Yearning for my Yacht

Summer is an inconvenient time for urgent boat repairs. First, there is the long holiday break and, second, boat yards are generally busy with jobs that have been booked months ahead of time. Arriba sat forlornly in her Yaringa berth for two months, looking like a giant Kraken had chomped on her cross beam. The nearby gantry stood ready to lift Arriba but there were no hardstands available. Like dying winds, hopes that the repairs might be finished in time to sail home before winter slowly faded.

It was the end of January before Arriba could finally be hauled out. Once on land, the shipwright, rigger and others got stuck into the repairs. The good news was that, apart from the cross beam and forestay, none of the damage was structural. Nevertheless, the falling mast had made a huge mess of the entire port side, destroying everything in its path: windows, stanchions, winches, and more. The wind turbine narrowly avoided being clobbered, but one of its stainless steel support struts took a beating, bending like a wire coat hanger.

The repairs were time consuming and fiddly. For example, the stanchions that were ripped out of the deck could only be properly re-attached by creating new access panels below. And replacing the glass windows, which were no longer used by Lightwave, proved to be an ordeal. The mast itself only suffered minor damage at its base, which could be repaired, and was otherwise in good condition. Of the standing rigging, the forestay, cross beam and seagull striker were replaced, but everything could be reused. The gennaker was shredded to pieces, but the jib and mainsail suffered relatively little damage. The biggest delay, however, was caused by the extended lead time to procure the replacement cross beam. Because the Lightwave 38s are no longer in production, the beam had to be fabricated to order.

The summer came and went and all I could do was yearn for my yacht, 800 km (500 miles) away. A summer without sailing is a sad thing when you have saltwater in your veins. For only the second time in sixteen years, there would be no sailing trips to Kangaroo Island.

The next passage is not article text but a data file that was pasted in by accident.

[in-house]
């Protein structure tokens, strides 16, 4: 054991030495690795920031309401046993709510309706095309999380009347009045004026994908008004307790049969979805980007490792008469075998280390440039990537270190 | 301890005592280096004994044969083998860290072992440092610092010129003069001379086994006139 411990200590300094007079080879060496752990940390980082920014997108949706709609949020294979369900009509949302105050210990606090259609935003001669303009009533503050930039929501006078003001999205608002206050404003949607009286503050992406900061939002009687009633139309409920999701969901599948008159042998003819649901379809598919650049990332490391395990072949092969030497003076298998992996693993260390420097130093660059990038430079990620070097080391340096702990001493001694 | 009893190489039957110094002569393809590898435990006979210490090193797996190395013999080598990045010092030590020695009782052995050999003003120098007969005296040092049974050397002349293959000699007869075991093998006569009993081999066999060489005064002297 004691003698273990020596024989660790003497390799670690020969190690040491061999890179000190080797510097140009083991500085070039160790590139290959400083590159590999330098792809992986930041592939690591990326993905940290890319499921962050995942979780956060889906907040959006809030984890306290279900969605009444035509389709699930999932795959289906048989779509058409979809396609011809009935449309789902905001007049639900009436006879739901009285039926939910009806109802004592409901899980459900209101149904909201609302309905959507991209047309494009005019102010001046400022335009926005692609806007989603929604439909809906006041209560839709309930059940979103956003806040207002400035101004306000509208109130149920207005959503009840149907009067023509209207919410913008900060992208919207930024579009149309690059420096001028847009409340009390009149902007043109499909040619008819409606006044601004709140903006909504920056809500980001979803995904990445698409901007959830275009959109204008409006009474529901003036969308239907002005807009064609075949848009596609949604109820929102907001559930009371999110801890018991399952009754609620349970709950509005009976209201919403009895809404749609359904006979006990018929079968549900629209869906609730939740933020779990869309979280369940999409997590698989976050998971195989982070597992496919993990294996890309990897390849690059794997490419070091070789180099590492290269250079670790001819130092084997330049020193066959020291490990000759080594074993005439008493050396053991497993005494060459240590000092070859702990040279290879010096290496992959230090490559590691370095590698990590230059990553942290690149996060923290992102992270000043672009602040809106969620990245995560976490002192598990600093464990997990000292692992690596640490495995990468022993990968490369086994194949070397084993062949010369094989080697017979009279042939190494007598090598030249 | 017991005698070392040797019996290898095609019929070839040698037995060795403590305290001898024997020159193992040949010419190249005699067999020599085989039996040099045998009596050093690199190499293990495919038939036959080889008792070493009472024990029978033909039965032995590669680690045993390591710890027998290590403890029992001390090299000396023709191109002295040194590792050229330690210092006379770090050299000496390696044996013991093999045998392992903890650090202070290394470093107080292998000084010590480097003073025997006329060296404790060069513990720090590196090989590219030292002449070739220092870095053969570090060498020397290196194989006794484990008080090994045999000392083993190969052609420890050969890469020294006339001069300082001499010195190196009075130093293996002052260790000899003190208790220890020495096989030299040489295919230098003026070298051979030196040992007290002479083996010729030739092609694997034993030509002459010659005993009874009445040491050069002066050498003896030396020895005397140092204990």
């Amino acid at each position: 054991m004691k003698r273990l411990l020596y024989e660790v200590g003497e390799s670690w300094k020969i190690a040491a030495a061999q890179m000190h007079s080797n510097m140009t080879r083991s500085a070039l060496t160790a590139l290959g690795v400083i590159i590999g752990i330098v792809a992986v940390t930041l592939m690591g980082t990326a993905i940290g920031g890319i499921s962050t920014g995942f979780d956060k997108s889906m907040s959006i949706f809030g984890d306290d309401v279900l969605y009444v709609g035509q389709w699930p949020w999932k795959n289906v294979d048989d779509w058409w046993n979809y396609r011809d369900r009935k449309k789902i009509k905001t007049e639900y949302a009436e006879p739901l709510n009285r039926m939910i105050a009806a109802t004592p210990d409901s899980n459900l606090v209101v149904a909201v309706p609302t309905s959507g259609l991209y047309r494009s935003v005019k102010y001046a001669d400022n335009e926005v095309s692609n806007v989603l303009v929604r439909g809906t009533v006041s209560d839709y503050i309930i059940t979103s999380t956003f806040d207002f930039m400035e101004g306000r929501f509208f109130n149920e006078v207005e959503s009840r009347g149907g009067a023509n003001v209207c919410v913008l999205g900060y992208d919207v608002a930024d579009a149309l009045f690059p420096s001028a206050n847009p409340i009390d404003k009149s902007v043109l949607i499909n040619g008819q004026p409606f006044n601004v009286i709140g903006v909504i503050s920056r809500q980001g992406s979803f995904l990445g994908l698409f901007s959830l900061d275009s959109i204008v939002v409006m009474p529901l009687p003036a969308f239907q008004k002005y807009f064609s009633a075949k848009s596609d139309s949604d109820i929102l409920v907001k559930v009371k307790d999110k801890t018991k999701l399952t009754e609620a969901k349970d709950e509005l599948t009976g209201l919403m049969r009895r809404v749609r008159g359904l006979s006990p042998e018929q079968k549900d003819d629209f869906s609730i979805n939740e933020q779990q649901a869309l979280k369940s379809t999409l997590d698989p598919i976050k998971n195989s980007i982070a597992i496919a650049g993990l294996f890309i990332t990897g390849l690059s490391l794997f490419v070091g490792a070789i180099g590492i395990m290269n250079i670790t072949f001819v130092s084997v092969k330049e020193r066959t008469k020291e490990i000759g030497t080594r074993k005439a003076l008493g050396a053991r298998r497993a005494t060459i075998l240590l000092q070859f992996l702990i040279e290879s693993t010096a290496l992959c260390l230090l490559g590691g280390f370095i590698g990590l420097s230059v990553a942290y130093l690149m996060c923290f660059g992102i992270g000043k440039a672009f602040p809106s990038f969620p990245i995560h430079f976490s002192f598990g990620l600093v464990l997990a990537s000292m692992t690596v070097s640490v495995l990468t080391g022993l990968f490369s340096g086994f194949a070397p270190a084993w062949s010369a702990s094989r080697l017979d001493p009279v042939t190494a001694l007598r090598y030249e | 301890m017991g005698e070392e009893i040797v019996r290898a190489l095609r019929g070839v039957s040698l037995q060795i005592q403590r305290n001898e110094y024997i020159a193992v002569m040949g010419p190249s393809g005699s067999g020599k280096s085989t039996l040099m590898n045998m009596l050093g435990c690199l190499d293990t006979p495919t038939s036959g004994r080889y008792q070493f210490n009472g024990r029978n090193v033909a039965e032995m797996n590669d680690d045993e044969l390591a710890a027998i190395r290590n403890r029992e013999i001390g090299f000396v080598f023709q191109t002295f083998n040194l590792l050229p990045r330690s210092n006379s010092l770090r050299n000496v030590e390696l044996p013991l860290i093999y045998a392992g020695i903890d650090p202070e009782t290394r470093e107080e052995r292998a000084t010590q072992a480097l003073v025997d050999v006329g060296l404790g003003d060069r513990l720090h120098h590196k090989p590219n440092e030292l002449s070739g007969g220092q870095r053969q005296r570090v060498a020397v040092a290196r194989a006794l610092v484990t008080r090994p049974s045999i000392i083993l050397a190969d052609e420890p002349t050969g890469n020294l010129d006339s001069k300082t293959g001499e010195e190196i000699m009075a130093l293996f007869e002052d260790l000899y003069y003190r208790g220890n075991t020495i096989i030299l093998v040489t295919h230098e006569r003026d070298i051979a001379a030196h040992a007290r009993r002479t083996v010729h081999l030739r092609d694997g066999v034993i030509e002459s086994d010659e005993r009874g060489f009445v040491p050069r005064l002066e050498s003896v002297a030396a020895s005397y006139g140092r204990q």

Repairs were finished in July, which is the dead of winter Down Under. A vacation to sunny Sri Lanka, which had been booked a year earlier, trumped sailing through cold southern waters. Nevertheless, we needed to sign off on the repairs so we decided to make a road trip out of it. We arrived at Yaringa at dusk but even in the fading light it was plain to see that Arriba looked fantastic. We slept on board, firing up the catalytic heater to stay warm, and the following day we did a test sail to Phillip Island. Everything worked as expected.
Arriba, good as new.

Yaringa is conveniently located at the northeast corner of the Mornington Peninsula. We were already familiar with some of its coastal scenery but now was the time to explore inland. Mornington Peninsula’s wineries are world-famous and Pinot Noir grows particularly well in the maritime climate. We were not disappointed with the wines that we tasted and the boat cellar was suitably replenished.

Wine tasting at Foxey's.

It was mid-September when we were able to re-assemble our crew and finally bid farewell to Yaringa. We’d all grown quite fond of the place, but ten months was quite enough. Nevertheless, there was time for one last lunch at Captain Jacks, before we departed at 16:20. We would spend the night at anchor in Cats Bay (-38.50591, 145.13563) on the western side of Philip Bay, twenty nautical miles south and only two nautical miles from the entrance to Bass Strait. Tomorrow, we would resume our trip westward.